University of Sydney celebrating outstanding contributions to student learning

25 November 2015

University of Sydney Associate Professor Jaime Gongora (Faculty of Veterinary Science), and Associate Professor Alyson Simpson (Faculty of Education and Social Work) have received 2015 Citations for Outstanding Contributions to Student Learning.
Jaime was recognised for innovatively embedding cultural competence into the veterinary curriculum and promoting an environment that celebrates Aboriginal and Torres Strait Islander cultures. Alyson was recognised for her passionate commitment to dialogic pedagogy that inspires students to become literacy educators who teach critically and creatively with children’s literature.

University of Sydney Veterinary School
Associate Professor Alyson Simpson (Faculty of Education and Social Work) & Associate Professor Jaime Gongora (Photo credit: University of Sydney)

“I want learners to be imaginative in their thinking and have found over the years that children’s literature is a great way to encourage that,” said Alyson after the award ceremony.
“The OLT recognition is very important to me, as the risk is high of teachers avoiding creative ways of teaching due to an emphasis on reductionist models of learning and narrow measures of achievement. This award recognises the importance of helping educators learn to teach through experiences that encourage rich engagement with literary text so that they will become resilient innovators in a time of standardised testing.”
The citations are awarded by the federal government’s Office for Learning and Teaching (OLT) to people who have made a significant contribution to the quality of student learning in a specific area of responsibility over a sustained period.
Jaime’s OLT recognition comes hot on the heels of receiving the inaugural Vice-Chancellor’s Award for Outstanding and Innovative Contributions to the Aboriginal and Torres Strait Islander Strategy earlier this year.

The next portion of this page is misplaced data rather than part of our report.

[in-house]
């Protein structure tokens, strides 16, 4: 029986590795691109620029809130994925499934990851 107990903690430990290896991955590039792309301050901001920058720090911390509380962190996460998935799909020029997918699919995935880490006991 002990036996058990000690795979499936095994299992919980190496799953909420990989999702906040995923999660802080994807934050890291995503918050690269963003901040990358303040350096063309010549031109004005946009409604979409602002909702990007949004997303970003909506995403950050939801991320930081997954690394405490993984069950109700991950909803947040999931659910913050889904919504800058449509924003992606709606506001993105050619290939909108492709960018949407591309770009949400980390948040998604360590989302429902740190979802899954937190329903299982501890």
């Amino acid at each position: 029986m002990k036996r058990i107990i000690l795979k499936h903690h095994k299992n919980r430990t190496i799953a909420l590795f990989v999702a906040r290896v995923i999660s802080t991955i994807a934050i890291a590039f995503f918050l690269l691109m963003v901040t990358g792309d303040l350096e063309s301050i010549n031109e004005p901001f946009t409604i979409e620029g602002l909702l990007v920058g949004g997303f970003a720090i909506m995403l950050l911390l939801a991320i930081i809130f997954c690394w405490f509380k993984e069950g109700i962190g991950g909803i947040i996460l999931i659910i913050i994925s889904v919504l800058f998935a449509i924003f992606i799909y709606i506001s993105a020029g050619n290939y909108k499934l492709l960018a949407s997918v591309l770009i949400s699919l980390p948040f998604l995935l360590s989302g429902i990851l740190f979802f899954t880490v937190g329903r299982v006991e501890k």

“The citation is an important external recognition of the work I have been doing in the faculty since 2012 and encourages me and other people who have contributed to continue working in this area,” he said.
“I intend to continue embedding and implementing cultural competence and themes on Indigenous knowledge systems into the faculty’s programs,” added Jaime, one of many staff across the university who have been working to further the university’s Wingara Mura – Bunga Barrabugu strategy.
Jaime called for more support and infrastructure to sustain the 20 Indigenous initiatives underway in the Sydney Faculty of Veterinary Science.
“I want this to become everybody’s business and business as usual, and this would also allow me to catch up with my crocodile and platypus genomic research.”
Alyson’s next priorities for her teaching include integrating the principles of dialogic teaching into other areas of study and into other platforms of learning.
“My goal is to encourage students to work towards autonomous professionalism in a supportive and challenging context,” she said. “For example, employing mobile digital technologies to create communities of learners interacting across time and place could enhance professional experience placements.”

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